Instances of the bacterial disease have been on a steady rise in California for a few months now, with a total of 3,458 cases of it reported since Jan. 1, more than all the cases reported in 2013, said Dr. Ron Chapman, director of the California Department of Public Health.
Chapman said the best way to prevent the spread of the disease is to make sure children are immunized.
"Preventing severe disease and death in infants is our highest priority," he said. "We urge all pregnant women to get vaccinated. We also urge parents to vaccinate infants as soon as possible."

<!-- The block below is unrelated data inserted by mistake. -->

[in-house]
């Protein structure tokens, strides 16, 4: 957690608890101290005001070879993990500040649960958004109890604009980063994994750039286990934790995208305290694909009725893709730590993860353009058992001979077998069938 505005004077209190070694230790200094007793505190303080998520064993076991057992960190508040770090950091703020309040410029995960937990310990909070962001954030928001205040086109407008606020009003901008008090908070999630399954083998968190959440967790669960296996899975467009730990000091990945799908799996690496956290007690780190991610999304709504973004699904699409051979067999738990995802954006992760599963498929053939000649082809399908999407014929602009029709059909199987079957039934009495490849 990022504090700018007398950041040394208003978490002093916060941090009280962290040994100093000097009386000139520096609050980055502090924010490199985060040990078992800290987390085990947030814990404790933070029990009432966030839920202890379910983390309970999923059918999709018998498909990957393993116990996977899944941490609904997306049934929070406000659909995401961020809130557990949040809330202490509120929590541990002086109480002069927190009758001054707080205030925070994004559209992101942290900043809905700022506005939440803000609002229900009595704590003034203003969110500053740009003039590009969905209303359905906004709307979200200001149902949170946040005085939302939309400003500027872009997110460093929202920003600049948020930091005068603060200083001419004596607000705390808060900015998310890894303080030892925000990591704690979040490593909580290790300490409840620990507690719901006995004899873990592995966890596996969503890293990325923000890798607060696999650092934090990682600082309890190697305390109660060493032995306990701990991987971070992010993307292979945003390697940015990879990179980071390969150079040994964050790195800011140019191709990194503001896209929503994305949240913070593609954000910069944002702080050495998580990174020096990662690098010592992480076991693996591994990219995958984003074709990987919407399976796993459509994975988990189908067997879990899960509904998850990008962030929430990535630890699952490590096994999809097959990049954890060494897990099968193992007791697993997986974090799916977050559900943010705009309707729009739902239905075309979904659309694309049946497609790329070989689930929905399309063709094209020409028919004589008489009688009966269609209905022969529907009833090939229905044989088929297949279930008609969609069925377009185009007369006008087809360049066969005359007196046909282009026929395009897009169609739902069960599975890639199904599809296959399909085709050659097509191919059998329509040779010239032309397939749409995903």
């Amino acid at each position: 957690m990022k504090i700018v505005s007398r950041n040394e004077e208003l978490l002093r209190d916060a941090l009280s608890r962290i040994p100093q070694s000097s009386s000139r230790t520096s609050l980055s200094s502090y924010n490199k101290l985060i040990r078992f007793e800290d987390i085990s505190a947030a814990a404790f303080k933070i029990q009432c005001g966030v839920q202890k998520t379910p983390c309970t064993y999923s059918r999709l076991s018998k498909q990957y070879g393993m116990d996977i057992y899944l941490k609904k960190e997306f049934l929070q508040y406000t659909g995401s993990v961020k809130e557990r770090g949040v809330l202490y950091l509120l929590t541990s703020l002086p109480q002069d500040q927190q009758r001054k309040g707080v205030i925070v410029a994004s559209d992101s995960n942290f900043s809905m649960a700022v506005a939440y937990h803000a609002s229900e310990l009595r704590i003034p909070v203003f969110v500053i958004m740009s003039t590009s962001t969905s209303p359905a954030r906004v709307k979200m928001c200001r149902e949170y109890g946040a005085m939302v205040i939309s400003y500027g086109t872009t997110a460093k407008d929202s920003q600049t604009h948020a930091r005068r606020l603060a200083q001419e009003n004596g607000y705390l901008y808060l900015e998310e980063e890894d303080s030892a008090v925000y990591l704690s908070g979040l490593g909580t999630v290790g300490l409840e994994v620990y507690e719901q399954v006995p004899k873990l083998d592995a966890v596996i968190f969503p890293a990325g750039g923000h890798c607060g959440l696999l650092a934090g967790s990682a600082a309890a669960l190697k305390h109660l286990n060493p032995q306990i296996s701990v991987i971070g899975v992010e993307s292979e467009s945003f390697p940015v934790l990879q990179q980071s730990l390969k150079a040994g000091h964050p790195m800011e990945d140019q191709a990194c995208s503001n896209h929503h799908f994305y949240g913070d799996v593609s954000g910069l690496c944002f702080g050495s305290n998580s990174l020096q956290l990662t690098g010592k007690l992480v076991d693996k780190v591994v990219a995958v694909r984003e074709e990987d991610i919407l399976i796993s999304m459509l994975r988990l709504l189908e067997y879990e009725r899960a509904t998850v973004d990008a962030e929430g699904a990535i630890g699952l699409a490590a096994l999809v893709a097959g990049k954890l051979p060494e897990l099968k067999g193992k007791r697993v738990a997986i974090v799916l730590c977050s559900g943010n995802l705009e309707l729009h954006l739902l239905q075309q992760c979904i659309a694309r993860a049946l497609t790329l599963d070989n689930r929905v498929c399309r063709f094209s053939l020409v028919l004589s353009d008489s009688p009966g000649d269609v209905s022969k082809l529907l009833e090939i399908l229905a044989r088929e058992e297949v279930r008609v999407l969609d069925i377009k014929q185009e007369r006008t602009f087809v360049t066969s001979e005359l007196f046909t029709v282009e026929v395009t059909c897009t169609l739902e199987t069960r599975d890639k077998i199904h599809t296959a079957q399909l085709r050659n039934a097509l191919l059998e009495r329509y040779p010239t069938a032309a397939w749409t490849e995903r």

Cases of whooping cough, or pertussis, tend to peak every three to five years, the state health department said in a statement. During the last peak in California, in 2010, 9,159 cases were reported.
The Centers for Disease Control and Prevention recommend children get the pertussis vaccine at 2 months, 4 months, 6 months 15 to 18 months, and 4 to 6 years.
Whooping cough usually starts with cold-like symptoms, including a mild cough and fever, the CDC says.
Severe coughing and coughing fits can continue for weeks after that, resulting in a loud whooping sound as the infected gasp for air.
In babies under 1 year of age, there may be a dangerous change in breathing pattern.